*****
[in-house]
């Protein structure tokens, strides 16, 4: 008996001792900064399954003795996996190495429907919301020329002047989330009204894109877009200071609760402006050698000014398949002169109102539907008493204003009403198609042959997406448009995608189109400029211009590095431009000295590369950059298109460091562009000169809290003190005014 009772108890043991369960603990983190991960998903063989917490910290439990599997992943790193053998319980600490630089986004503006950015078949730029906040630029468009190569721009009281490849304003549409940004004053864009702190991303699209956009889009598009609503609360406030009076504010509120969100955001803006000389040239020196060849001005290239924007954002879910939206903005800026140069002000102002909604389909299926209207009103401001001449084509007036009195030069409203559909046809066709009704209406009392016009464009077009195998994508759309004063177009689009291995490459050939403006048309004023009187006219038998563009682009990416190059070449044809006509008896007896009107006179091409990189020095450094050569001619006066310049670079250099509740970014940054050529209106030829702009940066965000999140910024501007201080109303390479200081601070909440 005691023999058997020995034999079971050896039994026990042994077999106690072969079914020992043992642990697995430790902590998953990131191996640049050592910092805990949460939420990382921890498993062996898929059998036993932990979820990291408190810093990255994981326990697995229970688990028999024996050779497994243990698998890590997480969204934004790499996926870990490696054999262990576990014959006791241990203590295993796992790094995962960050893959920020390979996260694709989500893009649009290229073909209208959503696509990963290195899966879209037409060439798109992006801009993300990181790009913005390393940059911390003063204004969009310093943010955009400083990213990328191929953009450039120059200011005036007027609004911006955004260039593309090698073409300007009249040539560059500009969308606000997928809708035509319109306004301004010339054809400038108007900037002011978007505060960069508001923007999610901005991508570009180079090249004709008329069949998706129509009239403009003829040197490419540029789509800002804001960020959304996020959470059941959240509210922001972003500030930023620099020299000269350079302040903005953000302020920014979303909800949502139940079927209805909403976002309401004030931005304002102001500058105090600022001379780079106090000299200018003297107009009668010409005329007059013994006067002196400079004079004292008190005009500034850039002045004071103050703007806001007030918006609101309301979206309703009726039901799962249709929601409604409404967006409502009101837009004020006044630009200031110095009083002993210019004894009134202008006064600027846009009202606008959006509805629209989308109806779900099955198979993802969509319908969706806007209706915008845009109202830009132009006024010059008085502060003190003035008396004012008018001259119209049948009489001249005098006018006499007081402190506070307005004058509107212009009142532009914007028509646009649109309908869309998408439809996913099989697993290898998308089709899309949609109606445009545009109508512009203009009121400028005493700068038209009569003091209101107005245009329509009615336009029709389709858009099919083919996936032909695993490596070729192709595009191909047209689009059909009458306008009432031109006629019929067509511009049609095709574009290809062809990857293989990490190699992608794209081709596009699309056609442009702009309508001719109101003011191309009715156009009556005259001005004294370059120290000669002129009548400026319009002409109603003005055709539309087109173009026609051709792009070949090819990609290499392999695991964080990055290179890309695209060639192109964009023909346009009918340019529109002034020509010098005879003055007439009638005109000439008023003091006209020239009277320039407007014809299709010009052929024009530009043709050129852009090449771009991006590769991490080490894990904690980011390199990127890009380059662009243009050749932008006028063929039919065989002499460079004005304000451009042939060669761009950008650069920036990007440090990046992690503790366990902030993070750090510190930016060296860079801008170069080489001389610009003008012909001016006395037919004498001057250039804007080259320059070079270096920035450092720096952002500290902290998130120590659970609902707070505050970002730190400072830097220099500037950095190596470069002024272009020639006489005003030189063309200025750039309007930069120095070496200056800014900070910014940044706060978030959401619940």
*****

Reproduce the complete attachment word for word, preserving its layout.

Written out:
[in-house]
């Protein structure tokens, strides 16, 4: 008996001792900064399954003795996996190495429907919301020329002047989330009204894109877009200071609760402006050698000014398949002169109102539907008493204003009403198609042959997406448009995608189109400029211009590095431009000295590369950059298109460091562009000169809290003190005014 009772108890043991369960603990983190991960998903063989917490910290439990599997992943790193053998319980600490630089986004503006950015078949730029906040630029468009190569721009009281490849304003549409940004004053864009702190991303699209956009889009598009609503609360406030009076504010509120969100955001803006000389040239020196060849001005290239924007954002879910939206903005800026140069002000102002909604389909299926209207009103401001001449084509007036009195030069409203559909046809066709009704209406009392016009464009077009195998994508759309004063177009689009291995490459050939403006048309004023009187006219038998563009682009990416190059070449044809006509008896007896009107006179091409990189020095450094050569001619006066310049670079250099509740970014940054050529209106030829702009940066965000999140910024501007201080109303390479200081601070909440 005691023999058997020995034999079971050896039994026990042994077999106690072969079914020992043992642990697995430790902590998953990131191996640049050592910092805990949460939420990382921890498993062996898929059998036993932990979820990291408190810093990255994981326990697995229970688990028999024996050779497994243990698998890590997480969204934004790499996926870990490696054999262990576990014959006791241990203590295993796992790094995962960050893959920020390979996260694709989500893009649009290229073909209208959503696509990963290195899966879209037409060439798109992006801009993300990181790009913005390393940059911390003063204004969009310093943010955009400083990213990328191929953009450039120059200011005036007027609004911006955004260039593309090698073409300007009249040539560059500009969308606000997928809708035509319109306004301004010339054809400038108007900037002011978007505060960069508001923007999610901005991508570009180079090249004709008329069949998706129509009239403009003829040197490419540029789509800002804001960020959304996020959470059941959240509210922001972003500030930023620099020299000269350079302040903005953000302020920014979303909800949502139940079927209805909403976002309401004030931005304002102001500058105090600022001379780079106090000299200018003297107009009668010409005329007059013994006067002196400079004079004292008190005009500034850039002045004071103050703007806001007030918006609101309301979206309703009726039901799962249709929601409604409404967006409502009101837009004020006044630009200031110095009083002993210019004894009134202008006064600027846009009202606008959006509805629209989308109806779900099955198979993802969509319908969706806007209706915008845009109202830009132009006024010059008085502060003190003035008396004012008018001259119209049948009489001249005098006018006499007081402190506070307005004058509107212009009142532009914007028509646009649109309908869309998408439809996913099989697993290898998308089709899309949609109606445009545009109508512009203009009121400028005493700068038209009569003091209101107005245009329509009615336009029709389709858009099919083919996936032909695993490596070729192709595009191909047209689009059909009458306008009432031109006629019929067509511009049609095709574009290809062809990857293989990490190699992608794209081709596009699309056609442009702009309508001719109101003011191309009715156009009556005259001005004294370059120290000669002129009548400026319009002409109603003005055709539309087109173009026609051709792009070949090819990609290499392999695991964080990055290179890309695209060639192109964009023909346009009918340019529109002034020509010098005879003055007439009638005109000439008023003091006209020239009277320039407007014809299709010009052929024009530009043709050129852009090449771009991006590769991490080490894990904690980011390199990127890009380059662009243009050749932008006028063929039919065989002499460079004005304000451009042939060669761009950008650069920036990007440090990046992690503790366990902030993070750090510190930016060296860079801008170069080489001389610009003008012909001016006395037919004498001057250039804007080259320059070079270096920035450092720096952002500290902290998130120590659970609902707070505050970002730190400072830097220099500037950095190596470069002024272009020639006489005003030189063309200025750039309007930069120095070496200056800014900070910014940044706060978030959401619940």